AstraZeneca and Pfizer’s coronavirus vaccines are more effective against the Brazil variant than previously feared.
A study by Oxford University found that the AstraZeneca jab, which it helped develop, and the Pfizer shot work just as well on the Brazilian P.1 strain as against the Kent variant.
The vaccines in use in the UK are already effective against the country’s dominant Kent strain, cutting deaths and hospital admissions by more than 85%.
In the latest study Oxford experts compared blood samples from vaccinated people with samples from previously infected individuals.
They found that the AstraZeneca and Pfizer vaccines had a three-fold reduction in antibody effectiveness against the Brazil and Kent strains when compared with the original coronavirus.
The study said: “These data suggest that natural and vaccine-induced antibodies can still neutralise these variants, but at lower levels.
“Importantly, the P1 ‘Brazilian’ strain may be less resistant to these antibodies than first feared.”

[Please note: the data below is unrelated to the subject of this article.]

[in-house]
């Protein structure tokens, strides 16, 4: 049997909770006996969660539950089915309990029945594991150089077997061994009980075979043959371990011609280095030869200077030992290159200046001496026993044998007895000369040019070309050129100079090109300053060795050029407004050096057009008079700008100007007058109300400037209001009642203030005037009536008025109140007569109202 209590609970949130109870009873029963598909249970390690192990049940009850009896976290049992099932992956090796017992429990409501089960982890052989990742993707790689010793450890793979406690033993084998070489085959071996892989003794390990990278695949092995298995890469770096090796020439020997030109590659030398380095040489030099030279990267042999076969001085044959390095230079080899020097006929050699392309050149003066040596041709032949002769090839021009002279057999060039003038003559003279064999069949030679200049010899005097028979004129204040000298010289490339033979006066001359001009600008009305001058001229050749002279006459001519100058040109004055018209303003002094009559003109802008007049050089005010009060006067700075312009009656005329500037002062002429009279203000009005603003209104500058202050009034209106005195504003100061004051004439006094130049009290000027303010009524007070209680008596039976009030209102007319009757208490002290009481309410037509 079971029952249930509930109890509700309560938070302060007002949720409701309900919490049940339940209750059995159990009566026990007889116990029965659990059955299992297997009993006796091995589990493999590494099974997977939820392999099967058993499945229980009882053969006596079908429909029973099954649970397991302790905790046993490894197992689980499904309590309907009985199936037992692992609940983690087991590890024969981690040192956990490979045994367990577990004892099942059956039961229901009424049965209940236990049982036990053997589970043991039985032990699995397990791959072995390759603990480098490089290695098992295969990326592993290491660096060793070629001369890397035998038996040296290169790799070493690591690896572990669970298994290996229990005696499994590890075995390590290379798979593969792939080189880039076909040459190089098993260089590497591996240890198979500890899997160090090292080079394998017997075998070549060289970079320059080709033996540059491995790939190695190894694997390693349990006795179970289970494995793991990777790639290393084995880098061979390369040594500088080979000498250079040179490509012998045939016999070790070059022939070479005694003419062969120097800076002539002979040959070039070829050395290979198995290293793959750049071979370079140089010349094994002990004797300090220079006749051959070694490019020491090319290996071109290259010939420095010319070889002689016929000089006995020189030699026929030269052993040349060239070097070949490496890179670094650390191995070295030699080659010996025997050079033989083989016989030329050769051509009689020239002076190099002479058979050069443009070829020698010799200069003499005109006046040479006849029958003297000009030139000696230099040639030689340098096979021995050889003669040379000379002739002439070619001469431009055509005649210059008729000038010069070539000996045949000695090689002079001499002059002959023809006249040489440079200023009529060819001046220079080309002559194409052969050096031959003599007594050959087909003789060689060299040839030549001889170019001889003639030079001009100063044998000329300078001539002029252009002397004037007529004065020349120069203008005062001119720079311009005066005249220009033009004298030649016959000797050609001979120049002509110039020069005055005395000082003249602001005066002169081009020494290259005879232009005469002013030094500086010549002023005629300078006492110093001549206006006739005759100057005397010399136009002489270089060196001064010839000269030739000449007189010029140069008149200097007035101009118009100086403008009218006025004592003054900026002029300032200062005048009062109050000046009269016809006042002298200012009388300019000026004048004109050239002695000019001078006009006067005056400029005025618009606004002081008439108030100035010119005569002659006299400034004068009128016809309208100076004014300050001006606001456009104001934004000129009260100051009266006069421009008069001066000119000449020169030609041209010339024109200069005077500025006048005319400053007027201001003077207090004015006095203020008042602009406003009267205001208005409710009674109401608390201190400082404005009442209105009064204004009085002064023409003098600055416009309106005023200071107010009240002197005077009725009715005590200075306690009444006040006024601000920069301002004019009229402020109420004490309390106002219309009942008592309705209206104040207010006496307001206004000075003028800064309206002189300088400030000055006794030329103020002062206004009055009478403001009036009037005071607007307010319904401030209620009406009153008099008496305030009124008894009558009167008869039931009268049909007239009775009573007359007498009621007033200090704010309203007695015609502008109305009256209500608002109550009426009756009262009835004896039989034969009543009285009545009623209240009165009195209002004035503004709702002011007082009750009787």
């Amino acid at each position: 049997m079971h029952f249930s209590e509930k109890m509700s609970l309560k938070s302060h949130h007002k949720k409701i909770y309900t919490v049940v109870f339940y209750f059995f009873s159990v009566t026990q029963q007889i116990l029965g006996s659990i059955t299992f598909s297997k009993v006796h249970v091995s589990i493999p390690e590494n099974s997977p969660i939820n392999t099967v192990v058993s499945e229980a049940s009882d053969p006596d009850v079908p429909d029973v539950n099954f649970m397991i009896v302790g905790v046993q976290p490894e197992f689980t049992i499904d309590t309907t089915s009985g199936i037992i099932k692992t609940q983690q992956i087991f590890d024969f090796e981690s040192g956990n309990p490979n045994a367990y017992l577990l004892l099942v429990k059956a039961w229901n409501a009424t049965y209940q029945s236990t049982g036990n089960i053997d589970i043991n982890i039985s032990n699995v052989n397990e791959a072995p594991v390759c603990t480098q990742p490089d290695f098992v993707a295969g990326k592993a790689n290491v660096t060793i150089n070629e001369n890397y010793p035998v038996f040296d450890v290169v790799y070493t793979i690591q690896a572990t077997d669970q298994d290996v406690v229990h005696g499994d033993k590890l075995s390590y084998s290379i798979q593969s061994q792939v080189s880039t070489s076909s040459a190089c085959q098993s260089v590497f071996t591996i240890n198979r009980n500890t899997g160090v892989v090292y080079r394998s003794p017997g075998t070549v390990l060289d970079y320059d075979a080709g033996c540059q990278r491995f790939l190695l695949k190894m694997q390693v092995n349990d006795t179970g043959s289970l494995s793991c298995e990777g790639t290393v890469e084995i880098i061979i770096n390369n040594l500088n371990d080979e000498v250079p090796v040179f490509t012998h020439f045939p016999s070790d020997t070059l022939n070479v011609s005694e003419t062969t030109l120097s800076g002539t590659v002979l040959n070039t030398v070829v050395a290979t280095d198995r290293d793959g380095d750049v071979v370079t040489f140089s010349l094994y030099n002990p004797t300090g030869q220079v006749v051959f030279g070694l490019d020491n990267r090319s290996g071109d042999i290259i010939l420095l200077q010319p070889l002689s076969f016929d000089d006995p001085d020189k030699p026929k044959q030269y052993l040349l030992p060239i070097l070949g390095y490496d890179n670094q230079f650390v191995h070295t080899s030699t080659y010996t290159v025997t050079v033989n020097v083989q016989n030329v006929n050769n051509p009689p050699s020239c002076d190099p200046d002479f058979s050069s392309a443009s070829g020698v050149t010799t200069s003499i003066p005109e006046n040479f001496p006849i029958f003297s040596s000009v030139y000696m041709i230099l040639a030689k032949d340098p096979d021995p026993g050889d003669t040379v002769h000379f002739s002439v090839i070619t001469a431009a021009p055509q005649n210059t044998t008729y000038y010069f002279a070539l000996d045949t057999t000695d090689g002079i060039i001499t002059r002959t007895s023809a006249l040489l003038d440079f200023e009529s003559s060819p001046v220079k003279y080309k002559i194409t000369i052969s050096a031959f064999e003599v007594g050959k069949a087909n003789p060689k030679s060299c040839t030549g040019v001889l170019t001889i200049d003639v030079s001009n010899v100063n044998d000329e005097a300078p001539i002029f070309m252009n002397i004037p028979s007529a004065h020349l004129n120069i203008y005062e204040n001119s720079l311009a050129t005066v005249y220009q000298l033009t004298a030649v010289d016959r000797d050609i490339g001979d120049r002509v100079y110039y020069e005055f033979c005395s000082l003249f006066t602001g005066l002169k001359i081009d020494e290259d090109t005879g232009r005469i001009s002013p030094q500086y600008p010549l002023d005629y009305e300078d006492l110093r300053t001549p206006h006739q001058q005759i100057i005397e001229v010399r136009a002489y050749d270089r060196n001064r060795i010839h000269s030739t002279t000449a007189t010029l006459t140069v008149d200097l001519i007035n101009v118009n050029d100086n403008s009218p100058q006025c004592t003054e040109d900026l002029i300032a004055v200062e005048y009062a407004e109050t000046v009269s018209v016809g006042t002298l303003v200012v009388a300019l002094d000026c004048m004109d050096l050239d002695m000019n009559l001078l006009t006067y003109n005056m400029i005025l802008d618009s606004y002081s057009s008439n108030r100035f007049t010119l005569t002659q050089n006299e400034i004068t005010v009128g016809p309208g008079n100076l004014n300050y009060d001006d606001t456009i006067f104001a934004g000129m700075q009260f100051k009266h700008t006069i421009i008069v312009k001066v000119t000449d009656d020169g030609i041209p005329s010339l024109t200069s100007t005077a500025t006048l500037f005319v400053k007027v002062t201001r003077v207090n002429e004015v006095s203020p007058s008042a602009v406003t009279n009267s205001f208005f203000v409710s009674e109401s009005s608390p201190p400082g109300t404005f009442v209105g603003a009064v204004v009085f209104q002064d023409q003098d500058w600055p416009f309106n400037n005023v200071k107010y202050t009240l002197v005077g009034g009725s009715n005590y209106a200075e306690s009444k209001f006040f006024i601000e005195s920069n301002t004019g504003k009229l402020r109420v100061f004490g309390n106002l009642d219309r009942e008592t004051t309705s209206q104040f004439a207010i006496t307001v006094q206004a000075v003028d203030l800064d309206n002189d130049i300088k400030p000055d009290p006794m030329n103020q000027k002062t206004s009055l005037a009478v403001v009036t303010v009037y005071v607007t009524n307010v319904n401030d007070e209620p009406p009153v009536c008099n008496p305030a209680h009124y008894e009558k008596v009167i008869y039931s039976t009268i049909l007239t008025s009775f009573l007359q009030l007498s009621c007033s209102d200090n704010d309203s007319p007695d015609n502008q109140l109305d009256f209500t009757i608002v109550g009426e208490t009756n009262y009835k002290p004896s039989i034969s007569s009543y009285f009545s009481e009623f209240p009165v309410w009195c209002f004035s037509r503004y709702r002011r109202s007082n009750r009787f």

Meanwhile the South African variant saw a greater drop in vaccine effectiveness – seven-fold for the Oxford jab and nine-fold for Pfizer’s, Mail Online reports.
Professor Andrew Pollard, head investigator on the Oxford University vaccine trial, said: “These further efforts to investigate the relationship between changes in the virus and human immunity provide new insights that help us be prepared to respond to further challenges to our health from the pandemic virus, if we need to do so.”
The P.1 mutation first emerged in the Brazilian city of Manaus – one of the worst Covid hotspots in the world.
So far 12 Brazil variant infections have been detected in the UK, compared with 344 South African strain cases.